Vietnam's Cuu Long (Mekong Delta) region faces the risk of water shortages, drought and saline intrusion due to low water sources from the upper Mekong River and human exploitation of land and forests in the upstream, experts have warned.

Speaking at a meeting last week, Dr Chau Nguyen Xuan Quang, deputy director of the Institute of Environment and Natural Resources under the Vietnam National University in Ho Chi Minh City, said water levels in rivers had followed a downward trend in recent years.

Higher levels of saline intrusion are expected to occur in the region more frequently, leading to a lack of fresh water.

“The upstream flow towards the Mekong Delta region is decreasing, so saline intrusion will increase,” he said.

Saline intrusion in the region depends on the water source from the upper Mekong River, high tides and many other changes.

Floods in the Mekong Delta were the largest in 2011 and they dropped gradually in the following years with the lowest recorded in 2016, significantly affecting agricultural and aquaculture activities and people’s livelihoods.

“Frequent and intense drought has become worse in the region since 2015,” Quang said.

Experts have pointed out that in addition to the impact caused by the operation of upstream reservoirs, human exploitation of land and forests in the upstream have caused the river to change its flow, causing flood water to flow downstream much later and lower than before.

Quang said: “Floods are decreasing while droughts are increasing, affecting the water resources of the region.

“The consequences are unpredictable. Solutions are needed to deal with abnormal factors from the upstream area.”

Population growth has accelerated urbanisation, while ground subsidence is 2-3cm per year, he noted.

Urbanisation has increased over the past 20 years, contributing to global warming in the region with the temperature increasing by an average of 1.3 to 1.4 degrees Celsius between 1986 and 2014.

It is expected to rise by between 1.9 and 3.5 degrees by 2099.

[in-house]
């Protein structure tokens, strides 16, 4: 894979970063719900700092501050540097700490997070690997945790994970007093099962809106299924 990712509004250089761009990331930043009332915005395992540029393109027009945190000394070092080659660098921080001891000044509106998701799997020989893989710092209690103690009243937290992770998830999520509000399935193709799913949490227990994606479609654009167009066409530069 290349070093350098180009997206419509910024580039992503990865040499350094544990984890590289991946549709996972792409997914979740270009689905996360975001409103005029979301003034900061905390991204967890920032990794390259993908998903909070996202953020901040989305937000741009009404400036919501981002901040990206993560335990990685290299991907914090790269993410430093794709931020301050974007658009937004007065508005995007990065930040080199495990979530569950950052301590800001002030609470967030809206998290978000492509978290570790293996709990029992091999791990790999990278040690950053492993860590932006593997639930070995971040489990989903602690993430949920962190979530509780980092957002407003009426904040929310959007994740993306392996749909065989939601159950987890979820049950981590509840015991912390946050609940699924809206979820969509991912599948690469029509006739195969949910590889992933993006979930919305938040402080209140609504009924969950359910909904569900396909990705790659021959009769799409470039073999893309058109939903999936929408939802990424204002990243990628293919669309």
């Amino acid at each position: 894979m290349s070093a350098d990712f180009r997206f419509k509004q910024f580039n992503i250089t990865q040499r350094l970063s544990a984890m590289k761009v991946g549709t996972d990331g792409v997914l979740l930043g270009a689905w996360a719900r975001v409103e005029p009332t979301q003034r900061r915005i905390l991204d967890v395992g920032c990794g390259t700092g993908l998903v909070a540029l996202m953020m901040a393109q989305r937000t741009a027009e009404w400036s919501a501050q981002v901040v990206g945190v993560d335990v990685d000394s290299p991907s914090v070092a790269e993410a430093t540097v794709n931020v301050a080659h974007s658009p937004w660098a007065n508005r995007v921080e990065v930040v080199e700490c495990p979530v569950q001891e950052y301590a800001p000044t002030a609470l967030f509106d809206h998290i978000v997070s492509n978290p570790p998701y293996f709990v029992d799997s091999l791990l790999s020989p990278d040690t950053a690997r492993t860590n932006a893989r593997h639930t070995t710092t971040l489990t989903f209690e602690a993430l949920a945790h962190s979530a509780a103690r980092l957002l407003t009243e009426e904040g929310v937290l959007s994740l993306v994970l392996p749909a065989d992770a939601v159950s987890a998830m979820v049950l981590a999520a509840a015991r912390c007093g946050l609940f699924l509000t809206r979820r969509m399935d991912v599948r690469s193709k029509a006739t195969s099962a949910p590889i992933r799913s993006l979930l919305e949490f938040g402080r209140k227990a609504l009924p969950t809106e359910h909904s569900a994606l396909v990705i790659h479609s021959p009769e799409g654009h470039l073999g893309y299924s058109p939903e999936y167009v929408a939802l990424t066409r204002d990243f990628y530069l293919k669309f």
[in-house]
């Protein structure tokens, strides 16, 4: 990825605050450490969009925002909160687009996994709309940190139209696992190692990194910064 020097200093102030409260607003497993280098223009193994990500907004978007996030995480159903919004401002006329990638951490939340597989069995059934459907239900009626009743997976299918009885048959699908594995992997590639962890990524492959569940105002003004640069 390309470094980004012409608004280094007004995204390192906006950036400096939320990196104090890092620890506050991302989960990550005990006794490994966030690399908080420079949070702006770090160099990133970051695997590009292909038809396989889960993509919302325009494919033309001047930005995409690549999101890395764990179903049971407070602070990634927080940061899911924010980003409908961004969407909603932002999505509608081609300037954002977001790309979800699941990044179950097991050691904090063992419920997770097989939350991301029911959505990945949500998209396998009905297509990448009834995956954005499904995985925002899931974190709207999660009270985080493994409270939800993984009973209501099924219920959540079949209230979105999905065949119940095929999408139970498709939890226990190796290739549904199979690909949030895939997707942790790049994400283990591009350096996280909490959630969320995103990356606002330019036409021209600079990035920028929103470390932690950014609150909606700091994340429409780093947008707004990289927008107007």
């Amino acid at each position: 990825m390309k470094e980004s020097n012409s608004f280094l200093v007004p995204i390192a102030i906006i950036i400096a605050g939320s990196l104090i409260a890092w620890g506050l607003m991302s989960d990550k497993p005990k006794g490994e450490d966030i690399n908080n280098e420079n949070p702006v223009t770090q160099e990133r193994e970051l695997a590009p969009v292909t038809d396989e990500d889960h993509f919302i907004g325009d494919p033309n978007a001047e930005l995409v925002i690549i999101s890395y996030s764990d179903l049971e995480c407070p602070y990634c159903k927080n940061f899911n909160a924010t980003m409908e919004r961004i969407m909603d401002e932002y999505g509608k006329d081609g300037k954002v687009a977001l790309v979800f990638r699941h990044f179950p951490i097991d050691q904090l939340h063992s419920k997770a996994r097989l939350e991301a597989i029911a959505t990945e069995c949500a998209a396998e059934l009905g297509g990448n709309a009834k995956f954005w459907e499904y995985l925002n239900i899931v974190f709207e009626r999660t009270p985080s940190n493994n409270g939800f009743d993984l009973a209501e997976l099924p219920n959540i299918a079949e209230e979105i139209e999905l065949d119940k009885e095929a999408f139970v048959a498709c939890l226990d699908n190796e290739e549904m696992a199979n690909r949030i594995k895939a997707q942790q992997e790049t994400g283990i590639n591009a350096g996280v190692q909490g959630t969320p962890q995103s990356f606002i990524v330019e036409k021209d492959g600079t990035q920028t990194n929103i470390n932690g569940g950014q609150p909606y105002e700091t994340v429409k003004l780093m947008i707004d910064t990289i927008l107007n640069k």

Factories and industrial zones activities have caused water pollution, while excessive exploitation of groundwater is also a factor affecting water resources.

Sea level rise is another issue, causing saltwater intrusion (could reach 100km deep). Quang proposed that a comprehensive system be built to control saltwater intrusion and flood impact from the sea.

Dr Truong Thanh Canh, lecturer at the University of Natural Sciences in Ho Chi Minh City, said it was important for the Mekong Delta to restore wetlands. “We should choose crops or new production models that need less water to save it.”

He recommended that the region develop a strategic plan that will give priority to more practical solutions instead of trying to change external factors such as those in the upstream area.

Provinces in the region should stay updated on hydro-meteorological forecasts and take proactive measures to prevent droughts and saline intrusion.

“We need a comprehensive solution suitable to the natural, geological and hydrological conditions of our country to save water resources,” he said.

The Mekong Delta is a key economic region covering 40,000sq km, and is home to some 18 million people.

Water resources sustain the lives of the people and the ecosystem in the region. Agriculture and aquaculture are key economic sectors in the region, of which water is essential, according to the Institute of Environment and Natural Resources.